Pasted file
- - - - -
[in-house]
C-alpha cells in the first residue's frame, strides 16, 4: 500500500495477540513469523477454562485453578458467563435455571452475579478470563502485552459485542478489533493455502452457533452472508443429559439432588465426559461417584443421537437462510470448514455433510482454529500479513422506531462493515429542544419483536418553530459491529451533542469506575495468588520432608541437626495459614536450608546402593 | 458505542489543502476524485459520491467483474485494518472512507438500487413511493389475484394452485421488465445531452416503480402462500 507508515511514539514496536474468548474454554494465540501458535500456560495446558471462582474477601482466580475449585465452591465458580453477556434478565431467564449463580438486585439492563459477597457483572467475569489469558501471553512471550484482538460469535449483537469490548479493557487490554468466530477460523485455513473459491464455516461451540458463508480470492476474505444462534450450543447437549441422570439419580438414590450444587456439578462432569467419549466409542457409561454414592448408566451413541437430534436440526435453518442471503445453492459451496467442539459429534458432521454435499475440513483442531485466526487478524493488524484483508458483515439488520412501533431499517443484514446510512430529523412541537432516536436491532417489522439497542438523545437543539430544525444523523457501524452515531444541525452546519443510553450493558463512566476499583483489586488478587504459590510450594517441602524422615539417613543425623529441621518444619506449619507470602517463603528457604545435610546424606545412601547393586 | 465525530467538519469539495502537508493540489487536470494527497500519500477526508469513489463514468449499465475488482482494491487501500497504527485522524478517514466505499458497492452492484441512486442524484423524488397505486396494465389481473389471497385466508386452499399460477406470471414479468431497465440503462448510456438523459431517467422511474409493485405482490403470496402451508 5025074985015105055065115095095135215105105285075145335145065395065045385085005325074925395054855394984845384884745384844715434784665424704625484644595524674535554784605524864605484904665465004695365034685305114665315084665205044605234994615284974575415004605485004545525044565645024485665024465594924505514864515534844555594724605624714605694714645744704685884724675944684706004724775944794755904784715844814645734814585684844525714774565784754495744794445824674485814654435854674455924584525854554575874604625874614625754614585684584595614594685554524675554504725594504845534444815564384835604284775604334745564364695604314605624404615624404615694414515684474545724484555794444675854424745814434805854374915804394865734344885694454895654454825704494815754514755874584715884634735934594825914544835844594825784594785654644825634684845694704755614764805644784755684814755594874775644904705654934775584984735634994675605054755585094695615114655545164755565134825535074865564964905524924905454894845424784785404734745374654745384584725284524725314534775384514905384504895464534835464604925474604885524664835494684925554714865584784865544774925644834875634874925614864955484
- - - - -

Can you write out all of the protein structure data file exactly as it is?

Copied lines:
[in-house]
C-alpha cells in the first residue's frame, strides 16, 4: 500500500495477540513469523477454562485453578458467563435455571452475579478470563502485552459485542478489533493455502452457533452472508443429559439432588465426559461417584443421537437462510470448514455433510482454529500479513422506531462493515429542544419483536418553530459491529451533542469506575495468588520432608541437626495459614536450608546402593 | 458505542489543502476524485459520491467483474485494518472512507438500487413511493389475484394452485421488465445531452416503480402462500 507508515511514539514496536474468548474454554494465540501458535500456560495446558471462582474477601482466580475449585465452591465458580453477556434478565431467564449463580438486585439492563459477597457483572467475569489469558501471553512471550484482538460469535449483537469490548479493557487490554468466530477460523485455513473459491464455516461451540458463508480470492476474505444462534450450543447437549441422570439419580438414590450444587456439578462432569467419549466409542457409561454414592448408566451413541437430534436440526435453518442471503445453492459451496467442539459429534458432521454435499475440513483442531485466526487478524493488524484483508458483515439488520412501533431499517443484514446510512430529523412541537432516536436491532417489522439497542438523545437543539430544525444523523457501524452515531444541525452546519443510553450493558463512566476499583483489586488478587504459590510450594517441602524422615539417613543425623529441621518444619506449619507470602517463603528457604545435610546424606545412601547393586 | 465525530467538519469539495502537508493540489487536470494527497500519500477526508469513489463514468449499465475488482482494491487501500497504527485522524478517514466505499458497492452492484441512486442524484423524488397505486396494465389481473389471497385466508386452499399460477406470471414479468431497465440503462448510456438523459431517467422511474409493485405482490403470496402451508 5025074985015105055065115095095135215105105285075145335145065395065045385085005325074925395054855394984845384884745384844715434784665424704625484644595524674535554784605524864605484904665465004695365034685305114665315084665205044605234994615284974575415004605485004545525044565645024485665024465594924505514864515534844555594724605624714605694714645744704685884724675944684706004724775944794755904784715844814645734814585684844525714774565784754495744794445824674485814654435854674455924584525854554575874604625874614625754614585684584595614594685554524675554504725594504845534444815564384835604284775604334745564364695604314605624404615624404615694414515684474545724484555794444675854424745814434805854374915804394865734344885694454895654454825704494815754514755874584715884634735934594825914544835844594825784594785654644825634684845694704755614764805644784755684814755594874775644904705654934775584984735634994675605054755585094695615114655545164755565134825535074865564964905524924905454894845424784785404734745374654745384584725284524725314534775384514905384504895464534835464604925474604885524664835494684925554714865584784865544774925644834875634874925614864955484